# PS2 - EE 261 The Fourier Transform and its Applications...

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EE 261 The Fourier Transform and its Applications Fall 2011 Problem Set Two Due Wednesday, October 12, 2011 1. (30 points) Convolution, Autocorrelation and Fourier Series Recall the convolution of two functions f ( t ) and g ( t ) of period 1 is deﬁned by ( f * g )( t ) Z 1 0 f ( τ ) g ( t - τ ) dτ . (a) (5) Show that f * g is periodic of period 1. (b) (10) Suppose f ( t ) and g ( t ) have Fourier series f ( t ) = X n = -∞ a n e 2 πint g ( t ) = X n = -∞ b n e 2 πint , respectively. Find the Fourier series of ( f * g )( t ) and explain why this implies that f * g = g * f . Let f ( x ) be a real, periodic function of period 1. The autocorrelation of f with itself is the function ( f ? f )( x ) = Z 1 0 f ( y ) f ( y + x ) dy . (c) (5) Show that f ? f is also periodic of period 1. (d) (10) If f ( x ) = X n = -∞ ˆ f ( n ) e 2 πinx show that the Fourier series of ( f ? f )( x ) is ( f ? f )( x ) = X n = -∞ | ˆ f ( n ) | 2 e 2 πinx . See the supplementary problems for more on the autocorrelation function. 2. (25 points) The Dirichlet Problem, Convolution, and the Poisson Kernel 1

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When modeling physical phenomena by partial diﬀerential equations it is frequently neces- sary to solve a boundary value problem . One of the most famous and important of these is associated with Laplace’s equation: Δ u = 2 u ∂x 2 + 2 u ∂y 2 = 0 , where u ( x,y ) is deﬁned on a region R in the plane. The operator Δ = 2 2 + 2 2 is called the Laplacian and a real-valued function u ( ) satisfying Δ u = 0 is called harmonic . The Dirichlet problem for Laplace’s equation is this: Given a function f ( ) deﬁned on the boundary of a region R , ﬁnd a function u ( ) deﬁned on R that is harmonic in R and equal to f ( ) on the boundary. Fourier series and convolution combine to solve this problem when R is a disk. As with many problems where circular symmetry is involved, in this case that the functions are deﬁned on a circular disk, it is helpful to introduce polar coordinates ( r,θ ), with x = r cos θ , y = r sin θ . Writing U ( ) = u ( r cos θ,r sin θ ), so regarding u as a function of r and θ , Laplace’s equation becomes 2 U ∂r 2 + 1 r ∂U + 1 r 2 2 U ∂θ 2 = 0 . (You need not derive this.) (a) (5) Let { c n } , n = 0 , 1 ,... be a bounded sequence of complex numbers, let r < 1 and deﬁne u ( ) by the series u ( ) = Re ( c 0 + 2 X n =1 c n r n e inθ ) . From the assumption that the coeﬃcients are bounded, and comparison with a geometric series, it can be shown that the series converges, but you need not do this. Show that u ( ) is a harmonic function. [Hint: Superposition in action – the Laplacian of the sum is the sum of the Laplacians, and the c n comes out, too. Also, the derivative of the real part of something is the real part of the derivative of the thing.] (b) (5) Suppose that f ( θ ) is a real-valued, continuous, periodic function of period 2 π and let f ( θ ) = X n = -∞ c n e inθ be its Fourier series. Now form the harmonic function u ( ) as above, with these coeﬃcients c n . This solves the Dirichlet problem of ﬁnding a harmonic function on the unit disk x 2 + y 2 < 1 with boundary values f ( θ ) on the unit circle x 2 + y 2 = 1; precisely, lim r 1 u ( ) = f ( θ ) .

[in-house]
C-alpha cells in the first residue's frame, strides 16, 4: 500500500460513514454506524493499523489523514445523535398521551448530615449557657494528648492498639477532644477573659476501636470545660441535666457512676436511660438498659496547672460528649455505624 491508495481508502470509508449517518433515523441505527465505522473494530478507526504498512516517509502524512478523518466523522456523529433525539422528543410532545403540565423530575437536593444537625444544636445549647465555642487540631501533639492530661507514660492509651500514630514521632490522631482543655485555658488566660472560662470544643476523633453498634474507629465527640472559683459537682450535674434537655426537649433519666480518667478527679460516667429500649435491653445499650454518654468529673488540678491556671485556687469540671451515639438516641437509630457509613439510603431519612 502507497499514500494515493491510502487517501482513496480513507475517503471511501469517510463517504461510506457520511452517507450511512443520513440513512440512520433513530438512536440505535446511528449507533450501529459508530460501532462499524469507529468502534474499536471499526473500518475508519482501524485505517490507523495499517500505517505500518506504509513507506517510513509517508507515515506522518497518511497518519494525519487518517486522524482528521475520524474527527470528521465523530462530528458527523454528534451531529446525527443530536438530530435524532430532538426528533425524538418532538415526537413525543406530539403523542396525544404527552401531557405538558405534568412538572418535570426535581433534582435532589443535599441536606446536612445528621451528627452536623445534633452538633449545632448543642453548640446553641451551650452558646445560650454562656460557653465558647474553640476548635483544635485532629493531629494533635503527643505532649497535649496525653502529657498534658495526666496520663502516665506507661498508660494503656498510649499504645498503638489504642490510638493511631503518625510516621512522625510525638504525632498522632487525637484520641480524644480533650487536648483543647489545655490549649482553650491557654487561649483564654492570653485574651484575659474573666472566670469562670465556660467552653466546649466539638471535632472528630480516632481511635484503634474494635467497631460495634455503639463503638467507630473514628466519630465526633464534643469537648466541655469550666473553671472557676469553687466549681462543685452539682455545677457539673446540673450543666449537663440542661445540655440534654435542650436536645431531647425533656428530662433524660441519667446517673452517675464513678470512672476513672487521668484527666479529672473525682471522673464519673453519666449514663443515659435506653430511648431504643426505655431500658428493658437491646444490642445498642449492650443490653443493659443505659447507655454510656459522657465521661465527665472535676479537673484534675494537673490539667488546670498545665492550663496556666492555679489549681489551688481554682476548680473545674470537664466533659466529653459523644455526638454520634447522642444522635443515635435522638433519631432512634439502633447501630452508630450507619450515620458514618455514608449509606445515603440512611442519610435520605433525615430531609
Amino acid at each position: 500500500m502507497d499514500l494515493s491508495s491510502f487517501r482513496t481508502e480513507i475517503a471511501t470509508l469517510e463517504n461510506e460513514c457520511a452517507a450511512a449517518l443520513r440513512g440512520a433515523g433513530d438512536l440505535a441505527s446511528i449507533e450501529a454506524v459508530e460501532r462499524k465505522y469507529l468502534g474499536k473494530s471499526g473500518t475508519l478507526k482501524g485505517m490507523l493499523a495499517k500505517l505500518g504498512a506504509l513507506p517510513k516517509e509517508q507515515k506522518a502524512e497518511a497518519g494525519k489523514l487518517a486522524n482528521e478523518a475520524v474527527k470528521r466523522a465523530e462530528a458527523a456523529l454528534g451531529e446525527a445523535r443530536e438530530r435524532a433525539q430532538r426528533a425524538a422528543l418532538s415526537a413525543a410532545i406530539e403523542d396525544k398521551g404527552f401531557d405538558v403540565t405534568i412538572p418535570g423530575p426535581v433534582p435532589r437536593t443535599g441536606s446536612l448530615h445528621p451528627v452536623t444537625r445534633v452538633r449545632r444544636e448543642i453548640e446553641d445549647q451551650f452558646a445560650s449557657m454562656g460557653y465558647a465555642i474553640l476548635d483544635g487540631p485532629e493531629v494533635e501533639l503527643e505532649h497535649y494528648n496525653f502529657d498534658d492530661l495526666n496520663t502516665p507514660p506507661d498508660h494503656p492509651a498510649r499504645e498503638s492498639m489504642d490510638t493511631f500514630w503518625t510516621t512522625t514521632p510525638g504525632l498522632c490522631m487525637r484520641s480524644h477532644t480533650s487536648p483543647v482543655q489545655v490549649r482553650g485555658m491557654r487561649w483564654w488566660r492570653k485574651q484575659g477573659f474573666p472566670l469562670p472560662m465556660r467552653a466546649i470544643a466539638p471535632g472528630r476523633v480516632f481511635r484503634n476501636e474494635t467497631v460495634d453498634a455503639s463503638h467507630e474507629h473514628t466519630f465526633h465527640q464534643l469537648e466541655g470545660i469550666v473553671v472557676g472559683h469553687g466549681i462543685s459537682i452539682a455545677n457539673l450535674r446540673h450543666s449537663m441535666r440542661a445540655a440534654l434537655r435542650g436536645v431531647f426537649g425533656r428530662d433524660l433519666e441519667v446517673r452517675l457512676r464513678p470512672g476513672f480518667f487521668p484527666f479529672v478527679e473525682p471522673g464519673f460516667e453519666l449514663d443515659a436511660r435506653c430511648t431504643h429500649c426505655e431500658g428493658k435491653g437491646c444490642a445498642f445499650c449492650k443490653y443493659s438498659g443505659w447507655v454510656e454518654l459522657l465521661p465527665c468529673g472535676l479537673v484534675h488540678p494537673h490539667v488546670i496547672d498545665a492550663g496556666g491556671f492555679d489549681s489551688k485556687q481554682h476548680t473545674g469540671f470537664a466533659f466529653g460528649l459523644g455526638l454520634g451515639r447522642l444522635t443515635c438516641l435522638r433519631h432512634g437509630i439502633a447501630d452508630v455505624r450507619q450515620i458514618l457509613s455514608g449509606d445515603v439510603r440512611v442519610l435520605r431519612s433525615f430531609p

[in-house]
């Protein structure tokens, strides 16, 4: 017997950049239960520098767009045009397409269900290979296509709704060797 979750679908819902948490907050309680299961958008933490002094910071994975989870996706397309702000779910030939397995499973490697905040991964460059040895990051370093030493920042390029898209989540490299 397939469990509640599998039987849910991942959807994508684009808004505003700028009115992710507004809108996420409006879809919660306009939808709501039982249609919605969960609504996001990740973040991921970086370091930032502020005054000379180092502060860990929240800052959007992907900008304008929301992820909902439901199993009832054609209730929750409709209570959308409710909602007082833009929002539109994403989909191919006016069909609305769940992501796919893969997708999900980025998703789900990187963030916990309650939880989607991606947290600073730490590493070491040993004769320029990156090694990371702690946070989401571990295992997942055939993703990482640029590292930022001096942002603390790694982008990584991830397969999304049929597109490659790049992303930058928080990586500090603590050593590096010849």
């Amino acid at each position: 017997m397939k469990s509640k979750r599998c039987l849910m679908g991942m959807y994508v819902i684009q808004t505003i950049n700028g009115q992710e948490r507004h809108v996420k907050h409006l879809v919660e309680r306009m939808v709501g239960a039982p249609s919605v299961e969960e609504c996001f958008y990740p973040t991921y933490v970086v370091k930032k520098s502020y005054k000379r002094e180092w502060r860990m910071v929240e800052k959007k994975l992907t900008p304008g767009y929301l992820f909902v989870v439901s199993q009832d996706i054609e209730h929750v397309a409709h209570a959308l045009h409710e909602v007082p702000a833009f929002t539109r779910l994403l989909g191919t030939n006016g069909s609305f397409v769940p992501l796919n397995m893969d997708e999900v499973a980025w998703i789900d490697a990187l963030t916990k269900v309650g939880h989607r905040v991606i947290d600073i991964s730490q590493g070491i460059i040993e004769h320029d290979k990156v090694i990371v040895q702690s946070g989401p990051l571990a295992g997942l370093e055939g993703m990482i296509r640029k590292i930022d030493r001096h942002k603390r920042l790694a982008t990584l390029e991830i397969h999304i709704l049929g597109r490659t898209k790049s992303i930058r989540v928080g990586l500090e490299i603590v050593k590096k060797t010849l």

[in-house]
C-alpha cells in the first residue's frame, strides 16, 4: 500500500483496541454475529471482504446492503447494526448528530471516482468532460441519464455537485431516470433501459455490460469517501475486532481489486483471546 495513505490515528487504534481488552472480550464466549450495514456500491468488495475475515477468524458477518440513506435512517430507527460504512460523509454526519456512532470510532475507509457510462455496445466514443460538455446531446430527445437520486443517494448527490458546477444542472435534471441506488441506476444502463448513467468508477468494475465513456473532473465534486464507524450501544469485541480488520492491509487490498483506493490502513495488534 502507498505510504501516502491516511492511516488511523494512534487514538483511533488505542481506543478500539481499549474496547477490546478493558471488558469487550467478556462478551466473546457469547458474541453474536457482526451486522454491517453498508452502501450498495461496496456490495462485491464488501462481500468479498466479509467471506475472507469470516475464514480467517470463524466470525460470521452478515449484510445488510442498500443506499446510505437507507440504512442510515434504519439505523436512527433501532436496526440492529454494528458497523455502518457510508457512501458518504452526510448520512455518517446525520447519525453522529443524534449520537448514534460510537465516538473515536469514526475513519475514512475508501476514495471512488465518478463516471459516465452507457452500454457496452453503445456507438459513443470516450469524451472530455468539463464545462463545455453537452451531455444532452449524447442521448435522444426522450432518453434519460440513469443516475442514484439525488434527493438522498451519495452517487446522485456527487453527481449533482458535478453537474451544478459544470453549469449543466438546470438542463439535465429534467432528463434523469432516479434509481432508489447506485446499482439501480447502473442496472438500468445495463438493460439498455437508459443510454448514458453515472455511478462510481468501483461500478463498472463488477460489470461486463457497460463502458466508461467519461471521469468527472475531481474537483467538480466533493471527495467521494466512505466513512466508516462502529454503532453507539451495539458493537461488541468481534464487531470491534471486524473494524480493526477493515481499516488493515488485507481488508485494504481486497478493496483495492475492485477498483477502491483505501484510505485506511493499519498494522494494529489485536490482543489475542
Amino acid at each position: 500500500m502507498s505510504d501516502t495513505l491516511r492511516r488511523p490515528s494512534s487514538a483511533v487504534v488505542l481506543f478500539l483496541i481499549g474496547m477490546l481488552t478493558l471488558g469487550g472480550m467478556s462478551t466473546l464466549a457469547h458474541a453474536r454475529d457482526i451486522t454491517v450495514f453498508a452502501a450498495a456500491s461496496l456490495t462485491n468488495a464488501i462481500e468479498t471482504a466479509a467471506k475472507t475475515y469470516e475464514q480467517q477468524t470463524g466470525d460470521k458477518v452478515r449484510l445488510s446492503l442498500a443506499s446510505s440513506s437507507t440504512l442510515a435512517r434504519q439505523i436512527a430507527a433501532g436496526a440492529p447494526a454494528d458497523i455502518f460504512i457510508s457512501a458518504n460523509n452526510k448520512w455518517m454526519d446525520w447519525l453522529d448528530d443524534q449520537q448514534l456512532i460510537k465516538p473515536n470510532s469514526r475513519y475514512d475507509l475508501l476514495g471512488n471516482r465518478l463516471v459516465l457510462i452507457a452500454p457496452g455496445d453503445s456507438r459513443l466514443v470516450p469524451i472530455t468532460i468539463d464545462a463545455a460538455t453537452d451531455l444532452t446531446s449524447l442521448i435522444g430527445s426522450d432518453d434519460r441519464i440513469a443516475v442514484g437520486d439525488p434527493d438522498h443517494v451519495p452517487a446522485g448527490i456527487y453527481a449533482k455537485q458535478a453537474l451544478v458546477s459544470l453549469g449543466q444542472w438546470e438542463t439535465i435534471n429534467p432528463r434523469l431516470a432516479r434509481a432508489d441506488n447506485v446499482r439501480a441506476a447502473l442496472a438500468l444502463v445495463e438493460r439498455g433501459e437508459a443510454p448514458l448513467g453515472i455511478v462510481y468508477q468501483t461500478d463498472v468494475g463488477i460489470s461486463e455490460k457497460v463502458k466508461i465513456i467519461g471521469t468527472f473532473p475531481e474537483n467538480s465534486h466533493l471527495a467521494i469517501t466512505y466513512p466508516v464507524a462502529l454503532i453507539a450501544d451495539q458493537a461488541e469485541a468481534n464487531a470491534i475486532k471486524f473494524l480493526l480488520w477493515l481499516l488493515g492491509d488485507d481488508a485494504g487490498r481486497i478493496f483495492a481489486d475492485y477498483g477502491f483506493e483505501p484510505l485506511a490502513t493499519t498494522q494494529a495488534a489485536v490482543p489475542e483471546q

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## This note was uploaded on 01/10/2012 for the course EE 216 taught by Professor Harris,j during the Fall '09 term at Stanford.

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PS2 - EE 261 The Fourier Transform and its Applications...

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